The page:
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Heidi Rambo Centrella

There has been much in the local news lately regarding upheaval in the realms of restaurants and hotels, traffic and housing; some seasonal, some pointing toward a more permanent shift in the region. One could make the argument that before-COVID life has gone into the history books, and there’s no such thing yet as a “new normal,” because to have normalcy would require some level of consistency. After all, normal means usual, typical or routine … and we’re having basically none of that.

Rather, we’ve been watching real estate deals explode for larger-than-imagined returns on investments; continued, yet unusual, growth in the hospitality industry with record-setting numbers; and housing issues that range from the surge in apartment sales to the elusive problem of affordable housing.

Traffic at RSW in April hit a record with 1.2 million passengers, and the first four months of 2022 saw passenger traffic increase by 34% from last year, with March breaking a record for most monthly passengers.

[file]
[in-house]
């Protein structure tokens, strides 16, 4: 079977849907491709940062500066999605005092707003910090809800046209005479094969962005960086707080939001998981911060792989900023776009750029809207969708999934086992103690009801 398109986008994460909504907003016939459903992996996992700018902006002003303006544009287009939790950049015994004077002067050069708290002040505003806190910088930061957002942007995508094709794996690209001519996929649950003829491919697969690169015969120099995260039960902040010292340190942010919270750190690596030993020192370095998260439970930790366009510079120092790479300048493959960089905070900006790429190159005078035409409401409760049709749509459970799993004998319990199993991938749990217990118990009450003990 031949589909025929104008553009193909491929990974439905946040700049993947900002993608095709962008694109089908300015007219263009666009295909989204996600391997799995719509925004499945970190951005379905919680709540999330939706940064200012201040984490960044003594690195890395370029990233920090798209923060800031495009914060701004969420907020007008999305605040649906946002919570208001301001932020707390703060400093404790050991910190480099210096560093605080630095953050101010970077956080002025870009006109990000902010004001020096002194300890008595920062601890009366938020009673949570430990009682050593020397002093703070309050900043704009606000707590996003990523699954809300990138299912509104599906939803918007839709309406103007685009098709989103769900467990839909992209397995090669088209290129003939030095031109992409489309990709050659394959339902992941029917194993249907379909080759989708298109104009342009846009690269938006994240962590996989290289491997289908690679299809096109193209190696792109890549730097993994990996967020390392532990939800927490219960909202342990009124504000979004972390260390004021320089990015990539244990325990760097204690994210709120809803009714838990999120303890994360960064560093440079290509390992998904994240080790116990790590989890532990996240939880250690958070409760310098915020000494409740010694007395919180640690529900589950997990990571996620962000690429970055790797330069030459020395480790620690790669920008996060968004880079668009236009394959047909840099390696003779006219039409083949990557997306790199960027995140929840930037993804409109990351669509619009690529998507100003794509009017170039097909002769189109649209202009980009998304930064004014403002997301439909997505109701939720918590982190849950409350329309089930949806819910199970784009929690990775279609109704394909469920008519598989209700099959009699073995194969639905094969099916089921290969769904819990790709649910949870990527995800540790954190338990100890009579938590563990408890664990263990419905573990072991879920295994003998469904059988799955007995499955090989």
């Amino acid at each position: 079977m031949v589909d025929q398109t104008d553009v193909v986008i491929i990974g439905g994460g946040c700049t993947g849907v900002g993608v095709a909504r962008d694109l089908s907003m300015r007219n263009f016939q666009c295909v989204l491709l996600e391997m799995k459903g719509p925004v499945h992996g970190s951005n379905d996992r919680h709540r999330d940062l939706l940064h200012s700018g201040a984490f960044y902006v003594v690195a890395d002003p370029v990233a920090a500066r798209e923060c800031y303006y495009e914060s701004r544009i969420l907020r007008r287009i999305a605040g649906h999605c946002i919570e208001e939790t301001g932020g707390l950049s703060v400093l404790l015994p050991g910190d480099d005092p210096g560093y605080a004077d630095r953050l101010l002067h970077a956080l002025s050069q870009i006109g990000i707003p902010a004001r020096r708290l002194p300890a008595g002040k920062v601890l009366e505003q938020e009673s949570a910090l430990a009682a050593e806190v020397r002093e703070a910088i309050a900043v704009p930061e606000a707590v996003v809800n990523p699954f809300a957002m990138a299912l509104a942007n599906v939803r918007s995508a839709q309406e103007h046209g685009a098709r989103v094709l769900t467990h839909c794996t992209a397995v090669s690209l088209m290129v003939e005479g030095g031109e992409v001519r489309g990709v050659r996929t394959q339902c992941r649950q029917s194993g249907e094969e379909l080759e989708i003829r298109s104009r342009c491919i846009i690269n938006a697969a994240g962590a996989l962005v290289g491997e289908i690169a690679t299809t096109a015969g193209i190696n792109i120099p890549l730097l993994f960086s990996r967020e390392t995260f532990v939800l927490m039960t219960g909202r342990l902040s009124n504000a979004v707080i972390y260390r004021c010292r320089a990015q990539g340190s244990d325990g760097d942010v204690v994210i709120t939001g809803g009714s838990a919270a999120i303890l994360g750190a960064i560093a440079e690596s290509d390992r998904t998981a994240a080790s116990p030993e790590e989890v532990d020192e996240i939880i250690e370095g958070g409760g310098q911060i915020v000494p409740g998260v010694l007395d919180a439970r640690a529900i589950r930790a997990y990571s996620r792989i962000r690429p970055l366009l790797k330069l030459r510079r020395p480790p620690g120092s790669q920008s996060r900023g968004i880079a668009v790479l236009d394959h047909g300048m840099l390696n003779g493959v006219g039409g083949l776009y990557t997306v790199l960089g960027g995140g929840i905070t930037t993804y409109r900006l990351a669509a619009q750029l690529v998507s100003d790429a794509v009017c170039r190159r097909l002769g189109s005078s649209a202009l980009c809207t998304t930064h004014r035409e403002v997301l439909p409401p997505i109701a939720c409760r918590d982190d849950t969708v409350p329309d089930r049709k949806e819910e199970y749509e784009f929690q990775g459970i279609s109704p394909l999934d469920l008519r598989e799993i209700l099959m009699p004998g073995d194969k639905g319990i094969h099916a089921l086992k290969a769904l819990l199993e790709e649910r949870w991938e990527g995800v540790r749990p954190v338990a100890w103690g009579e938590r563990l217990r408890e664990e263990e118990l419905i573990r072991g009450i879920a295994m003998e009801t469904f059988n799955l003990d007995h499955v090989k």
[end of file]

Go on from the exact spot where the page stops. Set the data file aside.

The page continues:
An eye-opening look back on this past season (pg. 30) depicts just how much has changed, and may even give a glimpse into what we can expect in the future. 

Restaurants have seen an enormous increase in business. As one restaurateur put it, “It was the busiest we’ve seen by a long shot. By far, not even a question,” when asked about this season’s business. And fewer restaurants are closing post-season.

Occupancy rates in hotels also show that tourism is alive and well, which is an economic boom considering the bed tax revenue that surged year over year. Tourist tax revenue hit a high in March over any other month on record, even when compared to pre-pandemic numbers. Hotels have been faring so well that we’re seeing more and more investment in these homes away from home. Long-time hotelier Phil McCabe sheds light on the sale of his iconic Inn on Fifth, as well as other major local properties that have changed hands—Inn of Naples, Naples Grande and Naples Beach Club, to name a few.

Several franchises are under construction; other properties, such as Hotel Indigo, renamed Banyan Hotel, in Fort Myers and The Ritz-Carlton in Naples, are undergoing major renovations. Read more about the state and direction of this industry on page 46.

From an economic standpoint, on a hyper-local level, it would appear this has been and continues to be a great year for Southwest Florida—gas prices, supply-chain issues and inflation notwithstanding. Just don’t plan on using that term “normal” anytime soon. 

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